Then, we modify the training phase to get the preprocessed data from vineyard. Here vineyard makes the sharing of distributed data between Mars and PyTorch just like a local variable in the single machine solution.
data_X, data_Y = create_dataset(dataset)
client = vineyard.connect(vineyard_ipc_socket) dataset = client.get(vineyard_distributed_tensor_id).local_partition() data_X, data_Y = create_dataset(dataset)
Finally, we run the training phase distributedly across the cluster.
From the example, we see that with vineyard, the task in the big data context can be handled with only minor modifications to the single machine solution. Compare with the existing approaches, the I/O and transformation overheads are also eliminated.
In-memory immutable data sharing#
Vineyard is an in-memory immutable data manager, sharing immutable data across different systems via shared memory without extra overheads. Vineyard eliminates the overhead of serialization/deserialization and IO during exchanging immutable data between systems.
Out-of-the-box high level data abstraction#
Computation frameworks usually have their own data abstractions for high-level concepts, for example tensor could be torch.tensor, tf.Tensor, mxnet.ndarray etc., not to mention that every graph processing engine has its own graph structure representations.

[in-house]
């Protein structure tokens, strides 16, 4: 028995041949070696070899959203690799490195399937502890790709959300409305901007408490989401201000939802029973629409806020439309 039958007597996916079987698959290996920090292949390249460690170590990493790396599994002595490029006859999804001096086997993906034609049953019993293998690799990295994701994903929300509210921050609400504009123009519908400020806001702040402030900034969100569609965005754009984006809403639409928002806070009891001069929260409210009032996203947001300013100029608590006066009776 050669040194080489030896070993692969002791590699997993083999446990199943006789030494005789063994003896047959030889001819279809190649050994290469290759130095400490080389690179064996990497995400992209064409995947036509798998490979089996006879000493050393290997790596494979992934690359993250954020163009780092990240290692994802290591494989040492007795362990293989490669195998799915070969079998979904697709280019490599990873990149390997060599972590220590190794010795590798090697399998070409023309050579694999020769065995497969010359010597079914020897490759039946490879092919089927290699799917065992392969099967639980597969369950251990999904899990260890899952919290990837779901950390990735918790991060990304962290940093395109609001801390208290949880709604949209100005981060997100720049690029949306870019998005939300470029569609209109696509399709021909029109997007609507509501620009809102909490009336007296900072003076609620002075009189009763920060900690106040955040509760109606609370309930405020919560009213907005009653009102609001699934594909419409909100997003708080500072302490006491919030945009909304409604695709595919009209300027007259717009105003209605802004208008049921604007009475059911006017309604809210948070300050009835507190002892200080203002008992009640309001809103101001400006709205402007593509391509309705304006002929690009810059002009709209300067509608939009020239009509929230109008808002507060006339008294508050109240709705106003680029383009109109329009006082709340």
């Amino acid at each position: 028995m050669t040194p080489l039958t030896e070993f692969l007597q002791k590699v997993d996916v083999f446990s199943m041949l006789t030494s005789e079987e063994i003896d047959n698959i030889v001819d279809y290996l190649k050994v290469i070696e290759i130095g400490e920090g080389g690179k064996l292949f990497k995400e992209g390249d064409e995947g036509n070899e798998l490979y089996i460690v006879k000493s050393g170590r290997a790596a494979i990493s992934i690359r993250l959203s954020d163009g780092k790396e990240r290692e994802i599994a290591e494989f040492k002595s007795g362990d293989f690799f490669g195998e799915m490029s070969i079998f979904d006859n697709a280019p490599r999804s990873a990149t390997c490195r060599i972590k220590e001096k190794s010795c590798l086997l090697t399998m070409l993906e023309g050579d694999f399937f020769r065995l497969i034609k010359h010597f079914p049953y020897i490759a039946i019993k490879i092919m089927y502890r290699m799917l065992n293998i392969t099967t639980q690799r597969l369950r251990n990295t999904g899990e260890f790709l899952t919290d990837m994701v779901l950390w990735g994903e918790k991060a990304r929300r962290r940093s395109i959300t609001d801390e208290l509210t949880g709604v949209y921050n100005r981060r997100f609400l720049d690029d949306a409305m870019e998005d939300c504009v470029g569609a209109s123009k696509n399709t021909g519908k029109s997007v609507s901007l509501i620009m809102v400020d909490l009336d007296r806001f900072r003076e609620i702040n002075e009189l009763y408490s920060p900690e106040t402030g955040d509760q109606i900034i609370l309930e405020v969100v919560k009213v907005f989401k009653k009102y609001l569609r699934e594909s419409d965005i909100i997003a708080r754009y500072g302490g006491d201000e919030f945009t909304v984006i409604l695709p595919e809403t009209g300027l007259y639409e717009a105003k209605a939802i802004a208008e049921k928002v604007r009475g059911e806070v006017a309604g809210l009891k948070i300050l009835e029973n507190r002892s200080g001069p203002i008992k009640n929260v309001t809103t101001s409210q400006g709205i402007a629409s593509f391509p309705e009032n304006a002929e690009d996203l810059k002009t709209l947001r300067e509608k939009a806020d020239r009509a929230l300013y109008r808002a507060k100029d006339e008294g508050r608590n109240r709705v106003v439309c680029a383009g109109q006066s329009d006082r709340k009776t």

The variety of data abstractions makes the sharing hard. Vineyard provides out-of-the-box high-level data abstractions over in-memory blobs, by describing objects using hierarchical metadatas. Various computation systems can utilize the built-in high level data abstractions to exchange data with other systems in computation pipeline in a concise manner.
A computation doesn’t need to wait all precedent’s result arrive before starting to work. Vineyard provides stream as a special kind of immutable data for such pipelining scenarios. The precedent job can write the immutable data chunk by chunk to vineyard, while maintaining the data structure semantic, and the successor job reads shared-memory chunks from vineyard’s stream without extra copy cost, then triggers it’s own work. The overlapping helps for reducing the overall processing time and memory consumption.
Many big data analytical tasks have lots of boilerplate routines for tasks that unrelated to the computation itself, e.g., various IO adaptors, data partition strategies and migration jobs. As the data structure abstraction usually differs between systems such routines cannot be easily reused.
Vineyard provides such common manipulate routines on immutable data as drivers. Besides sharing the high level data abstractions, vineyard extends the capability of data structures by drivers, enabling out-of-the-box reusable routines for the boilerplate part in computation jobs.
Vineyard is distributed as a python package and can be easily installed with
pip3 install vineyard
The latest version of online documentation can be found at https://v6d.io.
Once installed, you can start a vineyard instance with:
python3 -m vineyard
For more details about connecting to a locally deployed vineyard instance, please refer to `Getting Started`_.